The court sent the case back to the U.S. Appeals for the Ninth Circuit with instructions to vacate its judgments and told a district court to “consider what further proceedings are necessary and appropriate in light of the changed circumstances in this case,” noting that Trump isn’t president any longer.
The Supreme Court previously issued rulings in the case, Trump v. Sierra Club, over the past several years after Trump in 2019 said he would declare a national emergency and redirect funds via the National Emergencies Act to construct the border barrier.
Lower courts ruled that the former president’s order violated the Constitution’s clause around the separation of powers, while the Ninth Circuit upheld an injunction that blocked the construction of the wall while it was being litigated. But in 2019, the Supreme Court placed a stay on the injunction.
When the Sierra Club brought the case back to the high court, it declined to lift the stay on the injunction. The Sierra Club argued that if the stay isn’t lifted, the Trump administration would be able to finish the wall before the court can render a decision on the case’s merits.
Then-President Trump appealed to the court in August 2020 and argued that the Sierra Club, a left-wing environmentalist organization, doesn’t have the standing to file its lawsuit. The Supreme Court took up the appeal and scheduled arguments in February 2021, but those were rescinded after the incoming administration asked the court to postpone the case.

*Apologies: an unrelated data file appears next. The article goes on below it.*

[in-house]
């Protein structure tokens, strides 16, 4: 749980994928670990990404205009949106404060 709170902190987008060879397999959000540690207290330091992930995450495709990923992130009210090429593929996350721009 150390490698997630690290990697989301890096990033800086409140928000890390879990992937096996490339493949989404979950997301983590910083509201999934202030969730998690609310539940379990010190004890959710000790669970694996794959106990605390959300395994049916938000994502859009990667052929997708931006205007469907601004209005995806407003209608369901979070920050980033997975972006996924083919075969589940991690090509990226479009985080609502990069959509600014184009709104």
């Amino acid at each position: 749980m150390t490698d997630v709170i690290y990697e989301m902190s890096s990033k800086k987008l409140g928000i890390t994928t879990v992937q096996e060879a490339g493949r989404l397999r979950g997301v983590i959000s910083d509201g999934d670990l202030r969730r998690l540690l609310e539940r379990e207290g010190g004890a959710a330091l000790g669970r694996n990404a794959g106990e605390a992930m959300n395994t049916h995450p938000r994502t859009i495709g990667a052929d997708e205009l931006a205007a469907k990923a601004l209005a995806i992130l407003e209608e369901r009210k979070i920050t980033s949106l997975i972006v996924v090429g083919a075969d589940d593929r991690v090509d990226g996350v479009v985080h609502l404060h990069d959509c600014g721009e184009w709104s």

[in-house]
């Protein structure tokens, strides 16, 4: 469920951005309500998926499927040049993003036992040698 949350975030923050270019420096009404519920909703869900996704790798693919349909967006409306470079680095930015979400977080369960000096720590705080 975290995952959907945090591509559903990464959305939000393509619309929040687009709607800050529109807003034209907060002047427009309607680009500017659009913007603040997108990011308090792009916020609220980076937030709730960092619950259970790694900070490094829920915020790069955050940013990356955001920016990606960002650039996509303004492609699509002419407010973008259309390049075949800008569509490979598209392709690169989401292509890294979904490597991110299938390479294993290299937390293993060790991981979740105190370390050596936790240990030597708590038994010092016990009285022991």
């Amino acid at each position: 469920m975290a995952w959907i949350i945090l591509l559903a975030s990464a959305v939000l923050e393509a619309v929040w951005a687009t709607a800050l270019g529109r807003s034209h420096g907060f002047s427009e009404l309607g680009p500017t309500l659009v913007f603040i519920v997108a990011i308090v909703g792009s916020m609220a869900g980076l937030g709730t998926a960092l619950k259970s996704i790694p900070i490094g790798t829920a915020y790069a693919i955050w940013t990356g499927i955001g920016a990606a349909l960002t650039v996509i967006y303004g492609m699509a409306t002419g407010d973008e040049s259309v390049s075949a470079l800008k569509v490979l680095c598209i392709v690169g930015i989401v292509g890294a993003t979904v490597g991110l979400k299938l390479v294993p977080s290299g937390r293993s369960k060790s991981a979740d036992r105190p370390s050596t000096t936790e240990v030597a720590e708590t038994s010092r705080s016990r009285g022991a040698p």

In December 2018, amid an impasse on wall funding, Trump said the government would shut down unless border wall funding was included in a continuing resolution to fund the federal government beyond a certain date. Days later, in early 2019, the former president called on Congress to allocate more than $5 billion in funding and said he wouldn’t sign the resolution to end the partial shut down because it wouldn’t provide funding for the barrier.
That prompted House Speaker Nancy Pelosi (D-Calif.) and Senate Democrat Leader Chuck Schumer (D-N.Y.) to issue a televised speech rejecting the president’s funding request. Ultimately, days later, Trump signed a measure that included $1.375 billion in funding for the wall, which was a signature promise of the former president during his 2016 campaign. Trump then declared an emergency and directed billions more in funding to build the wall.
Trump, who visited the border late last month, said during a news conference alongside Texas Gov. Greg Abbott that the Biden administration was wrong for stopping construction of the wall and called for the process to be restarted. Biden, in an executive order several months ago, termed the wall as ineffective and wasteful spending.